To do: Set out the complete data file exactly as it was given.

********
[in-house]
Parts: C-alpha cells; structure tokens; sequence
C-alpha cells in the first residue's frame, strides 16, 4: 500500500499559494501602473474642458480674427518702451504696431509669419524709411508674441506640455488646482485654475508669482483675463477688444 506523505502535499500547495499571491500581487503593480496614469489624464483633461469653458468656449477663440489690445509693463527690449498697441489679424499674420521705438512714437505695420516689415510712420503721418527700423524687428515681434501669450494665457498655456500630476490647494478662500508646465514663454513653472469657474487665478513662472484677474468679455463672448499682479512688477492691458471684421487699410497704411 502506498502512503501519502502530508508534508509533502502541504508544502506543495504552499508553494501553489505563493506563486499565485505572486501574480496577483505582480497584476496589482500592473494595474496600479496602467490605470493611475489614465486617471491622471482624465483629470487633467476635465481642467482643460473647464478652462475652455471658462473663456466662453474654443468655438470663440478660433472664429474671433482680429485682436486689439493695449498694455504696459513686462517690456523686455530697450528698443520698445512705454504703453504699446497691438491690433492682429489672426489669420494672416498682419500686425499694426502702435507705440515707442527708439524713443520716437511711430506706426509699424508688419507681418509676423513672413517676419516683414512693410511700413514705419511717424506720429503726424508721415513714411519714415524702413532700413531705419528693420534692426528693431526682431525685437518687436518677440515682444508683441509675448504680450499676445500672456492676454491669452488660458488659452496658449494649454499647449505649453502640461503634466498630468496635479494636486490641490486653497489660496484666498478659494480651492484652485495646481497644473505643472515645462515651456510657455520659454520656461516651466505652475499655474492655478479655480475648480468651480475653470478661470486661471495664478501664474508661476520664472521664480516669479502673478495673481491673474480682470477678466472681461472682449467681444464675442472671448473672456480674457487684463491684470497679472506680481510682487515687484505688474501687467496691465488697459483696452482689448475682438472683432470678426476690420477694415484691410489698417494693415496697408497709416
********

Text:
[in-house]
Parts: C-alpha cells; structure tokens; sequence
C-alpha cells in the first residue's frame, strides 16, 4: 500500500499559494501602473474642458480674427518702451504696431509669419524709411508674441506640455488646482485654475508669482483675463477688444 506523505502535499500547495499571491500581487503593480496614469489624464483633461469653458468656449477663440489690445509693463527690449498697441489679424499674420521705438512714437505695420516689415510712420503721418527700423524687428515681434501669450494665457498655456500630476490647494478662500508646465514663454513653472469657474487665478513662472484677474468679455463672448499682479512688477492691458471684421487699410497704411 502506498502512503501519502502530508508534508509533502502541504508544502506543495504552499508553494501553489505563493506563486499565485505572486501574480496577483505582480497584476496589482500592473494595474496600479496602467490605470493611475489614465486617471491622471482624465483629470487633467476635465481642467482643460473647464478652462475652455471658462473663456466662453474654443468655438470663440478660433472664429474671433482680429485682436486689439493695449498694455504696459513686462517690456523686455530697450528698443520698445512705454504703453504699446497691438491690433492682429489672426489669420494672416498682419500686425499694426502702435507705440515707442527708439524713443520716437511711430506706426509699424508688419507681418509676423513672413517676419516683414512693410511700413514705419511717424506720429503726424508721415513714411519714415524702413532700413531705419528693420534692426528693431526682431525685437518687436518677440515682444508683441509675448504680450499676445500672456492676454491669452488660458488659452496658449494649454499647449505649453502640461503634466498630468496635479494636486490641490486653497489660496484666498478659494480651492484652485495646481497644473505643472515645462515651456510657455520659454520656461516651466505652475499655474492655478479655480475648480468651480475653470478661470486661471495664478501664474508661476520664472521664480516669479502673478495673481491673474480682470477678466472681461472682449467681444464675442472671448473672456480674457487684463491684470497679472506680481510682487515687484505688474501687467496691465488697459483696452482689448475682438472683432470678426476690420477694415484691410489698417494693415496697408497709416